Giacomo Gorrini was born in 1859 in Molino de' Torti, a small village in Northern Italy. A diplomat, he was the founder and first director in 1886 of the Italian Foreign Ministry Archives.
From 1911 to 1915 Gorrini served as Italian Consul in Trabzon, including the provinces of Erzrum, Van, Bitlis, Svas and Trabzon, and was eyewitness to the massacres and deportation of the Armenians. In August 1915, when Italy declared war on Turkey, Gorrini was forced to leave Trabzon.
During the First World War, he used press articles and numerous interviews to denounce the Turkish rulers' criminal acts against the Armenians, describing all the horrors of the genocide directed against them. "If everybody had known what I know and had seen what I have seen with my own eyes and heard with my own ears", said Gorrini, "while still maintaining their neutrality, all Christians would have risen up against Turkey, cursed its inhuman government, its ferocious 'Union and Progress' committee and their allies and would have held them accountable. With their connivance and support, news of these foul crimes, unprecedented in both the past and recent history of mankind, is being suppressed".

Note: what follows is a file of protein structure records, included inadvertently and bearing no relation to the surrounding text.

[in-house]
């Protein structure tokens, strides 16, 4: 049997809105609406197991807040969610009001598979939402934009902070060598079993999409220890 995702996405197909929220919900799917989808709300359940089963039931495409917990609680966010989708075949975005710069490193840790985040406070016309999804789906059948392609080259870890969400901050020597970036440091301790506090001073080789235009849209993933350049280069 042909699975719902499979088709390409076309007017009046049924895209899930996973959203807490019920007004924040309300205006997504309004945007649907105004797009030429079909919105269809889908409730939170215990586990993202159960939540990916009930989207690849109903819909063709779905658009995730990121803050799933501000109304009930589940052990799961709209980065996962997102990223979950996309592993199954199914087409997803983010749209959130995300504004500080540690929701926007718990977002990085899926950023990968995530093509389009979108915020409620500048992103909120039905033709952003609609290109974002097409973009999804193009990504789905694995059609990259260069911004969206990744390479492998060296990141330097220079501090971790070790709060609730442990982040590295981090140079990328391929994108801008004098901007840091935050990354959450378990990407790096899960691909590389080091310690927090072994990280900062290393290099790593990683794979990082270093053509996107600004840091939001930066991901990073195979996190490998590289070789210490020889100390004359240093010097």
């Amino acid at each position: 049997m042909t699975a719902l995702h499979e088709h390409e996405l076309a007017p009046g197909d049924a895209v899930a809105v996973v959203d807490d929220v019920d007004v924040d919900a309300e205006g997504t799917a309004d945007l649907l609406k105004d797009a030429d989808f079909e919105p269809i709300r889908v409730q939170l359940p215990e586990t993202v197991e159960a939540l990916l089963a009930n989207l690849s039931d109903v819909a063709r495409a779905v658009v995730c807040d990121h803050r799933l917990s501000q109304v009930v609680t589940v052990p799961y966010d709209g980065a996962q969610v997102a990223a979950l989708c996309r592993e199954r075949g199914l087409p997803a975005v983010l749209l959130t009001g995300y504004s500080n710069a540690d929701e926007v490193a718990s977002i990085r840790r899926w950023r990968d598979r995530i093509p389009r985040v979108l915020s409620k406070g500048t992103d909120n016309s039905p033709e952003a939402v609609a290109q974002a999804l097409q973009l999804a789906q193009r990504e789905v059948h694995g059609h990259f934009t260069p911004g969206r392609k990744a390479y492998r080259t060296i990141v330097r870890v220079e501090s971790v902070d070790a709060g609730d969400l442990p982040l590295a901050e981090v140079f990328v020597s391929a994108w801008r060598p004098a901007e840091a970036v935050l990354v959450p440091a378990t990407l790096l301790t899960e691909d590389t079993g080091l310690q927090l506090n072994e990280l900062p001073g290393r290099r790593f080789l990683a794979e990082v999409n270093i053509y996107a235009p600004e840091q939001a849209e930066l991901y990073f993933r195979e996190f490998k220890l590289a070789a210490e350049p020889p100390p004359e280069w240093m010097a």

After his return to Italy in May 1915 he gave an interview to the Italian newspaper Il Messaggero (August 1915) about the Armenian massacres reported in Bryce's Blue Book, as well as by Johannes Lepsius and Osip Mandelstam.
During his journey back to Italy, together with American Ambassador Morgenthau and the Vatican's Monsignor Dolci he saved 50,000 Armenians from deportation. From 1918 to 1920 he was Ambassador Extraordinary and Plenipotentiary of Italy to the Independent Republic of Armenia, the only ambassador of all the Western Powers in that short-lived Republic of Ararat. At that time Giacomo Gorrini tried to organize the intervention of two Italian warships in aid of the Armenians, but the operation was halted at the last minute by the newly appointed Italian Foreign Minister.
In 1920 Gorrini wrote a Memorandum for the Treaty of Serves in which he proposed that the Italian government should unreservedly support the independence of Armenia, including Kilikia. In his concluding remark, Gorrini stated: "If we don't solve the problem of Armenia, even partially, peace will be periodically disturbed throughout the world".
From 1920 to 1940 he helped many Armenians to migrate from Turkey to Italy. He also rescued a young Armenian girl from Bayburt who stayed with him till his deah. In 1940 Giacomo Gorrini wrote a short book in which he affirmed that it was high time the Armenians regained the lands they had lost (Kars, Ardahan,Van etc.).
Giacomo Gorrini died in Rome in 1950.